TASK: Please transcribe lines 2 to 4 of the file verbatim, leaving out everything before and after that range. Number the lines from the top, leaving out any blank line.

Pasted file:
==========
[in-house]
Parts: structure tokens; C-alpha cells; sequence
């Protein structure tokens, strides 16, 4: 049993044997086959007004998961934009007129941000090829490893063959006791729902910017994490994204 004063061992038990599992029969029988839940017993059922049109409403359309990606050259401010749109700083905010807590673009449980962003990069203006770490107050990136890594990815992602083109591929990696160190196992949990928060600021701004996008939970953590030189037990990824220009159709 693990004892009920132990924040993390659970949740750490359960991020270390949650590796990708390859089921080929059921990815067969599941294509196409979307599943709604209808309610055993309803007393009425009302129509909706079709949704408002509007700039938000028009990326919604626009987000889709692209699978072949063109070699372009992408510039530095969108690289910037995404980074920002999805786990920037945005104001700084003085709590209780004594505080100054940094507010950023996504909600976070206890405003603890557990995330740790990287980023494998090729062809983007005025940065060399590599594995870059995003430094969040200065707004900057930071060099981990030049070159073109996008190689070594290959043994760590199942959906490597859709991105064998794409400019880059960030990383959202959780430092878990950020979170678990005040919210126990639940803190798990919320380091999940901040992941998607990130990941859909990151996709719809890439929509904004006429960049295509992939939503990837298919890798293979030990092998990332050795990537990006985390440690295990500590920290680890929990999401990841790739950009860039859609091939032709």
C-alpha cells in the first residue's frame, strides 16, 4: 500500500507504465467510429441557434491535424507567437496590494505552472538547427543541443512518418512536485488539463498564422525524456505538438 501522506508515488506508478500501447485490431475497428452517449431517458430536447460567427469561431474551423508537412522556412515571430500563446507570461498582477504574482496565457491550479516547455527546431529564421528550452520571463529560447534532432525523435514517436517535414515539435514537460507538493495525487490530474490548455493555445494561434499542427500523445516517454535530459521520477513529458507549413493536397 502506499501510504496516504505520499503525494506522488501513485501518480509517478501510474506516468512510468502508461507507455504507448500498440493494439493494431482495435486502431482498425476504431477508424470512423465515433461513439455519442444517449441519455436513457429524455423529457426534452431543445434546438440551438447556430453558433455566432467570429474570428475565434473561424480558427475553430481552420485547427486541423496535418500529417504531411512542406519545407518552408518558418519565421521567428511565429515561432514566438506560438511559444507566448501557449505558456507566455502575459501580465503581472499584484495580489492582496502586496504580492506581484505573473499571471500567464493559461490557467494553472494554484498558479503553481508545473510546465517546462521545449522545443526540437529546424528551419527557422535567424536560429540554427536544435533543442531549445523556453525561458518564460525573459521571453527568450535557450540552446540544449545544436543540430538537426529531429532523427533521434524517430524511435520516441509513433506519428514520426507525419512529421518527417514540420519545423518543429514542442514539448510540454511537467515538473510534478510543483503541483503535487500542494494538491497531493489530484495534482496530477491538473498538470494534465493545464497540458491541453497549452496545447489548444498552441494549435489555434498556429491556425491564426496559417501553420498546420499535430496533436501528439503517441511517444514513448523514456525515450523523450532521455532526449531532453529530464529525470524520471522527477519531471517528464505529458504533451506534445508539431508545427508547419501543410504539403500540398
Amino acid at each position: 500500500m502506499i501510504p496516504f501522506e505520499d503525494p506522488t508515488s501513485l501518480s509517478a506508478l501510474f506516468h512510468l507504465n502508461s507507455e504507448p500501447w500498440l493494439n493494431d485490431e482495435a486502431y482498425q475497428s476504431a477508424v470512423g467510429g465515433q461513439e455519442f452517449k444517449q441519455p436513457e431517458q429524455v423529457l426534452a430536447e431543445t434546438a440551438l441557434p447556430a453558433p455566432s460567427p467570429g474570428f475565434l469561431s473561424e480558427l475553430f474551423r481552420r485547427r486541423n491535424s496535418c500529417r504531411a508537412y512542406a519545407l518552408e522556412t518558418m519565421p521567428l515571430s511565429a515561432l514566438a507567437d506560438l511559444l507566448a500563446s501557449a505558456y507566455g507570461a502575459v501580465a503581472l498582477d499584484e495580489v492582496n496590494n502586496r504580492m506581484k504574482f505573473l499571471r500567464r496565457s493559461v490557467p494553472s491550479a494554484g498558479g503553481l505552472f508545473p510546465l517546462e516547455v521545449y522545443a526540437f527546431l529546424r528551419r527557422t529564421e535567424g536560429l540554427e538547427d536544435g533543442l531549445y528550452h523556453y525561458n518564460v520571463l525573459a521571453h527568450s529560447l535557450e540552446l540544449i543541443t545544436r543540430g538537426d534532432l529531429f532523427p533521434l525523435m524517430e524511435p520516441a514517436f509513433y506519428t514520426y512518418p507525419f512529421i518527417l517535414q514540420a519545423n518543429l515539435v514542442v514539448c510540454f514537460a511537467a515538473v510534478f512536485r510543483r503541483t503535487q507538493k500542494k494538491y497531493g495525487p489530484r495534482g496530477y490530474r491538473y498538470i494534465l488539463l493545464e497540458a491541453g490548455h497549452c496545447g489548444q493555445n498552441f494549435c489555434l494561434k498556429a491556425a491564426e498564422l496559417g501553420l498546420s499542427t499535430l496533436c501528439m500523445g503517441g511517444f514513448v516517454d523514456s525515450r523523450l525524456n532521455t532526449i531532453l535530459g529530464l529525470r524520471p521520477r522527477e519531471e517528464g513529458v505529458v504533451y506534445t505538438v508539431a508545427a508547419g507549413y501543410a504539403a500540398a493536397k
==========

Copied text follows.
Parts: structure tokens; C-alpha cells; sequence
């Protein structure tokens, strides 16, 4: 049993044997086959007004998961934009007129941000090829490893063959006791729902910017994490994204 004063061992038990599992029969029988839940017993059922049109409403359309990606050259401010749109700083905010807590673009449980962003990069203006770490107050990136890594990815992602083109591929990696160190196992949990928060600021701004996008939970953590030189037990990824220009159709 693990004892009920132990924040993390659970949740750490359960991020270390949650590796990708390859089921080929059921990815067969599941294509196409979307599943709604209808309610055993309803007393009425009302129509909706079709949704408002509007700039938000028009990326919604626009987000889709692209699978072949063109070699372009992408510039530095969108690289910037995404980074920002999805786990920037945005104001700084003085709590209780004594505080100054940094507010950023996504909600976070206890405003603890557990995330740790990287980023494998090729062809983007005025940065060399590599594995870059995003430094969040200065707004900057930071060099981990030049070159073109996008190689070594290959043994760590199942959906490597859709991105064998794409400019880059960030990383959202959780430092878990950020979170678990005040919210126990639940803190798990919320380091999940901040992941998607990130990941859909990151996709719809890439929509904004006429960049295509992939939503990837298919890798293979030990092998990332050795990537990006985390440690295990500590920290680890929990999401990841790739950009860039859609091939032709």
C-alpha cells in the first residue's frame, strides 16, 4: 500500500507504465467510429441557434491535424507567437496590494505552472538547427543541443512518418512536485488539463498564422525524456505538438 501522506508515488506508478500501447485490431475497428452517449431517458430536447460567427469561431474551423508537412522556412515571430500563446507570461498582477504574482496565457491550479516547455527546431529564421528550452520571463529560447534532432525523435514517436517535414515539435514537460507538493495525487490530474490548455493555445494561434499542427500523445516517454535530459521520477513529458507549413493536397 502506499501510504496516504505520499503525494506522488501513485501518480509517478501510474506516468512510468502508461507507455504507448500498440493494439493494431482495435486502431482498425476504431477508424470512423465515433461513439455519442444517449441519455436513457429524455423529457426534452431543445434546438440551438447556430453558433455566432467570429474570428475565434473561424480558427475553430481552420485547427486541423496535418500529417504531411512542406519545407518552408518558418519565421521567428511565429515561432514566438506560438511559444507566448501557449505558456507566455502575459501580465503581472499584484495580489492582496502586496504580492506581484505573473499571471500567464493559461490557467494553472494554484498558479503553481508545473510546465517546462521545449522545443526540437529546424528551419527557422535567424536560429540554427536544435533543442531549445523556453525561458518564460525573459521571453527568450535557450540552446540544449545544436543540430538537426529531429532523427533521434524517430524511435520516441509513433506519428514520426507525419512529421518527417514540420519545423518543429514542442514539448510540454511537467515538473510534478510543483503541483503535487500542494494538491497531493489530484495534482496530477491538473498538470494534465493545464497540458491541453497549452496545447489548444498552441494549435489555434498556429491556425491564426496559417501553420498546420499535430496533436501528439503517441511517444514513448523514456525515450523523450532521455532526449531532453529530464529525470524520471522527477519531471517528464505529458504533451506534445508539431508545427508547419501543410504539403500540398